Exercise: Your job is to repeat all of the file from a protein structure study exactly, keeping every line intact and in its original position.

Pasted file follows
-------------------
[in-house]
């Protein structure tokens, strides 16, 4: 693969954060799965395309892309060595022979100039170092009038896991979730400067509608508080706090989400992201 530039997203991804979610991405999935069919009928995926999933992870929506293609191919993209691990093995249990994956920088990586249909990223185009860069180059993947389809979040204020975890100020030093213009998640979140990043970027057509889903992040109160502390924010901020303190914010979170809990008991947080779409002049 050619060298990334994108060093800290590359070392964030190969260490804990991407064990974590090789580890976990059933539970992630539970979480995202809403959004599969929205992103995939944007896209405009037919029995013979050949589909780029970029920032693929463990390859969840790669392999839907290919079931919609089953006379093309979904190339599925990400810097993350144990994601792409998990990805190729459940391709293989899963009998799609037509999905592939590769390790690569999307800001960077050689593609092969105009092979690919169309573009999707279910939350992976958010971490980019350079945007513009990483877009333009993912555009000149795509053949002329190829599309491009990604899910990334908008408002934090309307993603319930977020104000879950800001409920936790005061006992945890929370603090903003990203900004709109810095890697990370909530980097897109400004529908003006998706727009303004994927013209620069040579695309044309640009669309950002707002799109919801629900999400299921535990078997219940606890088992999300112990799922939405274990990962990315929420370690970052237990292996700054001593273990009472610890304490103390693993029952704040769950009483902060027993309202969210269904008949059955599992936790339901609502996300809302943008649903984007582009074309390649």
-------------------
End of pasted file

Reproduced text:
[in-house]
């Protein structure tokens, strides 16, 4: 693969954060799965395309892309060595022979100039170092009038896991979730400067509608508080706090989400992201 530039997203991804979610991405999935069919009928995926999933992870929506293609191919993209691990093995249990994956920088990586249909990223185009860069180059993947389809979040204020975890100020030093213009998640979140990043970027057509889903992040109160502390924010901020303190914010979170809990008991947080779409002049 050619060298990334994108060093800290590359070392964030190969260490804990991407064990974590090789580890976990059933539970992630539970979480995202809403959004599969929205992103995939944007896209405009037919029995013979050949589909780029970029920032693929463990390859969840790669392999839907290919079931919609089953006379093309979904190339599925990400810097993350144990994601792409998990990805190729459940391709293989899963009998799609037509999905592939590769390790690569999307800001960077050689593609092969105009092979690919169309573009999707279910939350992976958010971490980019350079945007513009990483877009333009993912555009000149795509053949002329190829599309491009990604899910990334908008408002934090309307993603319930977020104000879950800001409920936790005061006992945890929370603090903003990203900004709109810095890697990370909530980097897109400004529908003006998706727009303004994927013209620069040579695309044309640009669309950002707002799109919801629900999400299921535990078997219940606890088992999300112990799922939405274990990962990315929420370690970052237990292996700054001593273990009472610890304490103390693993029952704040769950009483902060027993309202969210269904008949059955599992936790339901609502996300809302943008649903984007582009074309390649």